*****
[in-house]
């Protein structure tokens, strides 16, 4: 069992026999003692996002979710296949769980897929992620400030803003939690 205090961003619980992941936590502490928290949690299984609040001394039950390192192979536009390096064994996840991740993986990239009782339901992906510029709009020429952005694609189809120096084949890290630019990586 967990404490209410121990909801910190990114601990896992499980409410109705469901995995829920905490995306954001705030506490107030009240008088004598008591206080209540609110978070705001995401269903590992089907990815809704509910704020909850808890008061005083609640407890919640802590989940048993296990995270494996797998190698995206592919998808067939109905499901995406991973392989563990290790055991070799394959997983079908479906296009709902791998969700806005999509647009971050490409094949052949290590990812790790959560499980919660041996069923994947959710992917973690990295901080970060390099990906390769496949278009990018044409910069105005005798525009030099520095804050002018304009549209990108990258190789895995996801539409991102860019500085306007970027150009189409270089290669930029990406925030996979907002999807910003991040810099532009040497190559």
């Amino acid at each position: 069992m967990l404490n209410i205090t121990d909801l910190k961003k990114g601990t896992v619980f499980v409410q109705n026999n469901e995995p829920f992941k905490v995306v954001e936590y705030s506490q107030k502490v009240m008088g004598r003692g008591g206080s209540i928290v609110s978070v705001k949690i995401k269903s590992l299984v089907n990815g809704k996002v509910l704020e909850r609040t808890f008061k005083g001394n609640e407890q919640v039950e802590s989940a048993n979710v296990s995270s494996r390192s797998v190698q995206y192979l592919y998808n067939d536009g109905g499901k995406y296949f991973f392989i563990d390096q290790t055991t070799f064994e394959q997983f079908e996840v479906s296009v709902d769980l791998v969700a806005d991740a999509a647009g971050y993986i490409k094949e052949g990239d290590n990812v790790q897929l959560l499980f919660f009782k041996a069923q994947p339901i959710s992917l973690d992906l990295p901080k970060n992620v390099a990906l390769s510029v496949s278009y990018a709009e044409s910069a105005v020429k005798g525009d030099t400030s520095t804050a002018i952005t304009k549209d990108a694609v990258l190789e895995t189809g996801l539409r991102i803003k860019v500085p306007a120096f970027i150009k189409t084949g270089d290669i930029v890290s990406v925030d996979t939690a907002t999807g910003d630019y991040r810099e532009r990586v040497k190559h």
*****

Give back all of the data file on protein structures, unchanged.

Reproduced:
[in-house]
């Protein structure tokens, strides 16, 4: 069992026999003692996002979710296949769980897929992620400030803003939690 205090961003619980992941936590502490928290949690299984609040001394039950390192192979536009390096064994996840991740993986990239009782339901992906510029709009020429952005694609189809120096084949890290630019990586 967990404490209410121990909801910190990114601990896992499980409410109705469901995995829920905490995306954001705030506490107030009240008088004598008591206080209540609110978070705001995401269903590992089907990815809704509910704020909850808890008061005083609640407890919640802590989940048993296990995270494996797998190698995206592919998808067939109905499901995406991973392989563990290790055991070799394959997983079908479906296009709902791998969700806005999509647009971050490409094949052949290590990812790790959560499980919660041996069923994947959710992917973690990295901080970060390099990906390769496949278009990018044409910069105005005798525009030099520095804050002018304009549209990108990258190789895995996801539409991102860019500085306007970027150009189409270089290669930029990406925030996979907002999807910003991040810099532009040497190559």
């Amino acid at each position: 069992m967990l404490n209410i205090t121990d909801l910190k961003k990114g601990t896992v619980f499980v409410q109705n026999n469901e995995p829920f992941k905490v995306v954001e936590y705030s506490q107030k502490v009240m008088g004598r003692g008591g206080s209540i928290v609110s978070v705001k949690i995401k269903s590992l299984v089907n990815g809704k996002v509910l704020e909850r609040t808890f008061k005083g001394n609640e407890q919640v039950e802590s989940a048993n979710v296990s995270s494996r390192s797998v190698q995206y192979l592919y998808n067939d536009g109905g499901k995406y296949f991973f392989i563990d390096q290790t055991t070799f064994e394959q997983f079908e996840v479906s296009v709902d769980l791998v969700a806005d991740a999509a647009g971050y993986i490409k094949e052949g990239d290590n990812v790790q897929l959560l499980f919660f009782k041996a069923q994947p339901i959710s992917l973690d992906l990295p901080k970060n992620v390099a990906l390769s510029v496949s278009y990018a709009e044409s910069a105005v020429k005798g525009d030099t400030s520095t804050a002018i952005t304009k549209d990108a694609v990258l190789e895995t189809g996801l539409r991102i803003k860019v500085p306007a120096f970027i150009k189409t084949g270089d290669i930029v890290s990406v925030d996979t939690a907002t999807g910003d630019y991040r810099e532009r990586v040497k190559h």